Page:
Amenities, bad infrastructure, buy, commercial areas, drainage, electrical wiring, exteriors, fittings, fixtures, fountains, gardens, Green, high-tension wires, landfills, landscaped, live in, location, neat, neighbourhood, noise pollution, plumbing, primary thoroughfares, public recreational areas, public transport, rent, schools, secure, shopping centres, swimming pool, traffic, value, waste water, well maintained
Bad infrastructure. Open drainage or waste water, high-tension wires, landfills and low-income, temporary housing areas in proximity of a house decrease the value by approximately 20%.
Location. If you are considering buying in a recently developed area, it is worthwhile finding out which public amenities are planned and choose a house that is located at least five to 10 kilometres away from them. This is because the presence of commercial areas, schools, shopping centres, public recreational areas and primary thoroughfares decrease house value by approximately 35%, due to the resultant traffic congestion and noise pollution. Similarly, houses in areas that are poorly lit, isolated or far from public transport hubs are valued approximately 35% lower than those that are closer.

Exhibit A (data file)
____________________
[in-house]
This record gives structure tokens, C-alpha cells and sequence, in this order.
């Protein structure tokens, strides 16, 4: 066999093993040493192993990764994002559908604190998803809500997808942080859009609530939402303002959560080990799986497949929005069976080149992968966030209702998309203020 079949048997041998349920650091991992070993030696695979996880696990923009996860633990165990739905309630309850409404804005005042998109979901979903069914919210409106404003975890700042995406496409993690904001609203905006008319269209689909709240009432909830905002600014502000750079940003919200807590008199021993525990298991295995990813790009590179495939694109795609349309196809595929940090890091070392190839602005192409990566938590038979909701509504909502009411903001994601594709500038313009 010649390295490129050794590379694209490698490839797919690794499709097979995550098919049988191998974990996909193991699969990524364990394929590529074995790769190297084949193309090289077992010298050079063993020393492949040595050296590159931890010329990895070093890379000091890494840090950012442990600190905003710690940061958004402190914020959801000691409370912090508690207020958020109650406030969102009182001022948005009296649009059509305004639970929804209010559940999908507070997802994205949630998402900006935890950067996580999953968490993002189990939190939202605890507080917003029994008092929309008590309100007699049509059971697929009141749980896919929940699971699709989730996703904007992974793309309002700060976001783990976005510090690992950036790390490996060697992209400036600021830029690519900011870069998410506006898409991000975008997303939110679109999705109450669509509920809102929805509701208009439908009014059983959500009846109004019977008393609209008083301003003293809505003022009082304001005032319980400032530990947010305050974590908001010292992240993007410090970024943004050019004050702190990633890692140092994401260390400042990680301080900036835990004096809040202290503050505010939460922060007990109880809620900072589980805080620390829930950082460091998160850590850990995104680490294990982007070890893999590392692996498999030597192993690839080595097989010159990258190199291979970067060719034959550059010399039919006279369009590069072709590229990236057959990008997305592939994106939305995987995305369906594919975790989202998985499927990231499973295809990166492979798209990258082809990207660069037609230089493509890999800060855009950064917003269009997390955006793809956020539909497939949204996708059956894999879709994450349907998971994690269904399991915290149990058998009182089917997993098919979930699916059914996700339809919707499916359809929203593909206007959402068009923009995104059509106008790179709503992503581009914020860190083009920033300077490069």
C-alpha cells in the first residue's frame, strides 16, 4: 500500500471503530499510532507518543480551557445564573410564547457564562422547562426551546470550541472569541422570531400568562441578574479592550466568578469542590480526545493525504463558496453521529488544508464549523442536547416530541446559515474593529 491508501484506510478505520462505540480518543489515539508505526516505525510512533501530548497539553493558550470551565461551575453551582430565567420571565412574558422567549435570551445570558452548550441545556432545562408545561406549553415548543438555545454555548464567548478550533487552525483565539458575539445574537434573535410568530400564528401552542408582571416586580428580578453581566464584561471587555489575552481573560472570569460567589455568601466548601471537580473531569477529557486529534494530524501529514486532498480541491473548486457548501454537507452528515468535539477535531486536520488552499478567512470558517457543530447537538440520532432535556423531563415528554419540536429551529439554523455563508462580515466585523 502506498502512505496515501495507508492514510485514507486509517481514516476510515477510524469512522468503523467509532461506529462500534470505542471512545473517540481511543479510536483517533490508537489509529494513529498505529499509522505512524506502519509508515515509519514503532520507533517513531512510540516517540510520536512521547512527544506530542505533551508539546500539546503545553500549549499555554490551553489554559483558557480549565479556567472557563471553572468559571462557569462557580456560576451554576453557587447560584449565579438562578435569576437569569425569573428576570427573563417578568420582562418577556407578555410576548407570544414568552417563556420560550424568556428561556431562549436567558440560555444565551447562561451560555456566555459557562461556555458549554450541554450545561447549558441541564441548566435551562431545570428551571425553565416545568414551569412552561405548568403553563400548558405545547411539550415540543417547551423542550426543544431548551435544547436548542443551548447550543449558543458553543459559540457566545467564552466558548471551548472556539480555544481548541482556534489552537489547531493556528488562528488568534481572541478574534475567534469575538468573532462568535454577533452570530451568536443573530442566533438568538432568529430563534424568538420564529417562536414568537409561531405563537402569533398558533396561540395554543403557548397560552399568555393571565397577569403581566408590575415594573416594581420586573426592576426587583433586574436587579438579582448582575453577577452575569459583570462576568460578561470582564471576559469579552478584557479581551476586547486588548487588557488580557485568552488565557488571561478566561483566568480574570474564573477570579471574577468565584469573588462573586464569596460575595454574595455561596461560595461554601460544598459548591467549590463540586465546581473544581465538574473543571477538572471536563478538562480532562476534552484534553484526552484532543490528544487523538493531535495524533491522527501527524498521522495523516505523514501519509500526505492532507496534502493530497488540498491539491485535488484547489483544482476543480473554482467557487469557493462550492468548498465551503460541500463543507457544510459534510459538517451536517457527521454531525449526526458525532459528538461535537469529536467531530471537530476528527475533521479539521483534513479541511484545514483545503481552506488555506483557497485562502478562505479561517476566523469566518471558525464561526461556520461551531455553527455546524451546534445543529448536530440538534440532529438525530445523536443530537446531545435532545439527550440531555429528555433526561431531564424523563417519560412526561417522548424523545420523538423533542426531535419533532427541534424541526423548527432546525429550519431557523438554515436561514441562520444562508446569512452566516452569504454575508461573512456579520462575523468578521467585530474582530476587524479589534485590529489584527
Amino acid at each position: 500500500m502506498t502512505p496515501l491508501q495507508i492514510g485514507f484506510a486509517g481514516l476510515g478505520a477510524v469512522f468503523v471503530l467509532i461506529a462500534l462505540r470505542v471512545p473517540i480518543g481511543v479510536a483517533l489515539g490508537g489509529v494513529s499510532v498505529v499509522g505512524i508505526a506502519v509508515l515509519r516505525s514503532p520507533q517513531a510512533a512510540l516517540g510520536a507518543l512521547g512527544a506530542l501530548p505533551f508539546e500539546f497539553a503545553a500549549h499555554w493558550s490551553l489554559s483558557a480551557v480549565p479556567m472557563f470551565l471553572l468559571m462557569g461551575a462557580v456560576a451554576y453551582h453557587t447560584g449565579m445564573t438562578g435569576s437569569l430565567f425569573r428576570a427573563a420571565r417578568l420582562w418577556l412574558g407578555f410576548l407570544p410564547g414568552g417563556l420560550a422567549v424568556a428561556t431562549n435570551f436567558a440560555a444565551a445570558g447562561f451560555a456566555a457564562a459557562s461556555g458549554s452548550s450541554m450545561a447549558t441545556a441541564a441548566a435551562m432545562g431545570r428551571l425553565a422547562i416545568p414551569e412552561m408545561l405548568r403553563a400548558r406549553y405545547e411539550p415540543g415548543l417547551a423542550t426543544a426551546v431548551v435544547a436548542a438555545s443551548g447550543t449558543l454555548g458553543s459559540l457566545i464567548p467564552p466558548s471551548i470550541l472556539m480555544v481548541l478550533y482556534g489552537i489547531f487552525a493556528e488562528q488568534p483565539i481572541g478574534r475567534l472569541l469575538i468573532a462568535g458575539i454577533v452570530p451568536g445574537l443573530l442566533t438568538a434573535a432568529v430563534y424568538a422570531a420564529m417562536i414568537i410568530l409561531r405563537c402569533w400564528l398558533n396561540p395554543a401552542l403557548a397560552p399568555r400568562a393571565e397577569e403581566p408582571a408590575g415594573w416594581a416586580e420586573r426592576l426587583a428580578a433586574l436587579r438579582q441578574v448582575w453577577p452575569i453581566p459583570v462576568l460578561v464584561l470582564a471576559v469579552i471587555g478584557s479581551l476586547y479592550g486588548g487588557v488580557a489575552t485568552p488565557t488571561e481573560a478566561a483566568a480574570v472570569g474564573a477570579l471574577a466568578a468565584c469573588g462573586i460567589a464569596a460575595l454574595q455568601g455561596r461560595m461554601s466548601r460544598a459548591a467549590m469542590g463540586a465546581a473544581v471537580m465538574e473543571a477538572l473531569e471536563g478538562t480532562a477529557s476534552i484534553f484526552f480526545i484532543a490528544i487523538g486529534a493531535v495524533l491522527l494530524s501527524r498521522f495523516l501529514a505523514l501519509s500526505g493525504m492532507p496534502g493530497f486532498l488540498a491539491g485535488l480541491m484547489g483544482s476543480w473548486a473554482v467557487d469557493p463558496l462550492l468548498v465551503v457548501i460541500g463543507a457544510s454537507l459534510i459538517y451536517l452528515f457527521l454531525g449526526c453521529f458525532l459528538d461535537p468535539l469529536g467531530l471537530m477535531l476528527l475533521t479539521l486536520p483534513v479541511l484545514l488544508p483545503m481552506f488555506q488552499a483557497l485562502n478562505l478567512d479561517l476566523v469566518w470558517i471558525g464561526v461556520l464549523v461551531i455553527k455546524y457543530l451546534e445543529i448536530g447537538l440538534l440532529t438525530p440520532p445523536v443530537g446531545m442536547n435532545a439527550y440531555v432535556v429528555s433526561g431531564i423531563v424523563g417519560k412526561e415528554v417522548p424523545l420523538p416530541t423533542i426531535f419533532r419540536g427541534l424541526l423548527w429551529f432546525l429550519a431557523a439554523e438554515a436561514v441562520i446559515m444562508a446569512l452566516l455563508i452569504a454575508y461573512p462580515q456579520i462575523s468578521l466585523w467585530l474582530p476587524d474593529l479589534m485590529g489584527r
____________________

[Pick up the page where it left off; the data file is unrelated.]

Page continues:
The neighbourhood. House value and demand are greatly affected by the neighbourhood they are located in. A secure, neat and green neighbourhood is highly desirable. If all the houses on the street are well kept and have curb appeal, the house value increases by approximately 25%.
The house itself. The value of houses with well-maintained exteriors (be it the gate, driveway or façade) as well as interiors, (including fixtures, fittings, electrical wiring and plumbing), is approximately 20% higher than those that are not as well kept.
High-end features. While expensive features such as a swimming pool, fountains or elaborate, landscaped gardens may seem impressive, their presence decreases the value of a house by approximately 20% because they are difficult to maintain.
– Uzma Nawaz
First published in the Real Estate Section of the Dawn National Weekend Advertiser on November 24, 2013